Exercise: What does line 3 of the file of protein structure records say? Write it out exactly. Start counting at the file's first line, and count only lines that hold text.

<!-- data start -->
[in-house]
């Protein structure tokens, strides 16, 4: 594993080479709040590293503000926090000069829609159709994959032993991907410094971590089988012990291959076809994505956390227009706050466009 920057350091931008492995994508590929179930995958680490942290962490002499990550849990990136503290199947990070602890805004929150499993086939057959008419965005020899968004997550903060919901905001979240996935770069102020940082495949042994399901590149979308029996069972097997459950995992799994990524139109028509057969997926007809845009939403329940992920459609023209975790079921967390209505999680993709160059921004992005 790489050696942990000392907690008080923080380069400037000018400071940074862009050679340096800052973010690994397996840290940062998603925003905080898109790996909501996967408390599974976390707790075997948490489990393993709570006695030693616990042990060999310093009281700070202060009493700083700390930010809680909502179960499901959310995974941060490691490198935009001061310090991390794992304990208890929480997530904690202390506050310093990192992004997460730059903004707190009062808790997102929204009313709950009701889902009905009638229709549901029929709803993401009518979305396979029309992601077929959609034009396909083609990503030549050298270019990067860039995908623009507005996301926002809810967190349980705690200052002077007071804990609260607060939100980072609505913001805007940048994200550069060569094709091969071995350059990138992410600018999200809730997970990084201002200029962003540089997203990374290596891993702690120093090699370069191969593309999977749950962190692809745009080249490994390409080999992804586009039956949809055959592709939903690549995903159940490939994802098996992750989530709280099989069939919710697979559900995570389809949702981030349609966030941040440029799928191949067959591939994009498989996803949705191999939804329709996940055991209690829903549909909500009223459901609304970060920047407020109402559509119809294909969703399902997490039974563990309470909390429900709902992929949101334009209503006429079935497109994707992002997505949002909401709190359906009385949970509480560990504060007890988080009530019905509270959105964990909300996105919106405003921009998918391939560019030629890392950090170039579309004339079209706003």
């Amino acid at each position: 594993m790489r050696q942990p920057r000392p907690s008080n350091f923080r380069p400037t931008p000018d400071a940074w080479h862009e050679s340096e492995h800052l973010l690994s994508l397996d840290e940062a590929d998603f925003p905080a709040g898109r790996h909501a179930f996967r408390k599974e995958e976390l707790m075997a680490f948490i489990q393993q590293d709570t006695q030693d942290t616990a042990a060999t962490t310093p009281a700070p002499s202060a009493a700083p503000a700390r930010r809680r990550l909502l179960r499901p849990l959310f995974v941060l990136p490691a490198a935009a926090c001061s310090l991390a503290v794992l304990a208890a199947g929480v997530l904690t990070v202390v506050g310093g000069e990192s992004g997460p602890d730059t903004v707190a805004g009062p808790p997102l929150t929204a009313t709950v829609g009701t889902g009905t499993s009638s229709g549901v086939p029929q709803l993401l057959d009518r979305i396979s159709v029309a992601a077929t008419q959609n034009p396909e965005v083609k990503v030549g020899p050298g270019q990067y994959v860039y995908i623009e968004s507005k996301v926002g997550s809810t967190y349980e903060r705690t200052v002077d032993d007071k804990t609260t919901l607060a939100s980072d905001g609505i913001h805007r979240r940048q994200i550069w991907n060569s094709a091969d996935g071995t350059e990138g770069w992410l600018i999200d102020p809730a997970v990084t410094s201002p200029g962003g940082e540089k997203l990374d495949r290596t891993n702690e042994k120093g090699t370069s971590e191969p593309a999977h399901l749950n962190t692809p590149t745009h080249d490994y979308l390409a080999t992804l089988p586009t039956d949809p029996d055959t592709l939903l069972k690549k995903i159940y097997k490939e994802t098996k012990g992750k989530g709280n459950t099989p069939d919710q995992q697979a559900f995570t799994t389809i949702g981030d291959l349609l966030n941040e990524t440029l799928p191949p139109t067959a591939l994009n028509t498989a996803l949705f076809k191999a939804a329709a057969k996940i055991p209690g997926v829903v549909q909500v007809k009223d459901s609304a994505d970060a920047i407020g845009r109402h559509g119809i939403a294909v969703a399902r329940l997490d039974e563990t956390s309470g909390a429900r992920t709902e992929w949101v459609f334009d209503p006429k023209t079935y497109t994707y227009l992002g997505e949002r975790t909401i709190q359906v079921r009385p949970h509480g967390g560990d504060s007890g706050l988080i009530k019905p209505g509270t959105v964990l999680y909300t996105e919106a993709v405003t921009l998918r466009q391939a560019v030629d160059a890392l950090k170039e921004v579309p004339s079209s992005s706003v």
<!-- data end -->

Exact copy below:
């Amino acid at each position: 594993m790489r050696q942990p920057r000392p907690s008080n350091f923080r380069p400037t931008p000018d400071a940074w080479h862009e050679s340096e492995h800052l973010l690994s994508l397996d840290e940062a590929d998603f925003p905080a709040g898109r790996h909501a179930f996967r408390k599974e995958e976390l707790m075997a680490f948490i489990q393993q590293d709570t006695q030693d942290t616990a042990a060999t962490t310093p009281a700070p002499s202060a009493a700083p503000a700390r930010r809680r990550l909502l179960r499901p849990l959310f995974v941060l990136p490691a490198a935009a926090c001061s310090l991390a503290v794992l304990a208890a199947g929480v997530l904690t990070v202390v506050g310093g000069e990192s992004g997460p602890d730059t903004v707190a805004g009062p808790p997102l929150t929204a009313t709950v829609g009701t889902g009905t499993s009638s229709g549901v086939p029929q709803l993401l057959d009518r979305i396979s159709v029309a992601a077929t008419q959609n034009p396909e965005v083609k990503v030549g020899p050298g270019q990067y994959v860039y995908i623009e968004s507005k996301v926002g997550s809810t967190y349980e903060r705690t200052v002077d032993d007071k804990t609260t919901l607060a939100s980072d905001g609505i913001h805007r979240r940048q994200i550069w991907n060569s094709a091969d996935g071995t350059e990138g770069w992410l600018i999200d102020p809730a997970v990084t410094s201002p200029g962003g940082e540089k997203l990374d495949r290596t891993n702690e042994k120093g090699t370069s971590e191969p593309a999977h399901l749950n962190t692809p590149t745009h080249d490994y979308l390409a080999t992804l089988p586009t039956d949809p029996d055959t592709l939903l069972k690549k995903i159940y097997k490939e994802t098996k012990g992750k989530g709280n459950t099989p069939d919710q995992q697979a559900f995570t799994t389809i949702g981030d291959l349609l966030n941040e990524t440029l799928p191949p139109t067959a591939l994009n028509t498989a996803l949705f076809k191999a939804a329709a057969k996940i055991p209690g997926v829903v549909q909500v007809k009223d459901s609304a994505d970060a920047i407020g845009r109402h559509g119809i939403a294909v969703a399902r329940l997490d039974e563990t956390s309470g909390a429900r992920t709902e992929w949101v459609f334009d209503p006429k023209t079935y497109t994707y227009l992002g997505e949002r975790t909401i709190q359906v079921r009385p949970h509480g967390g560990d504060s007890g706050l988080i009530k019905p209505g509270t959105v964990l999680y909300t996105e919106a993709v405003t921009l998918r466009q391939a560019v030629d160059a890392l950090k170039e921004v579309p004339s079209s992005s706003v």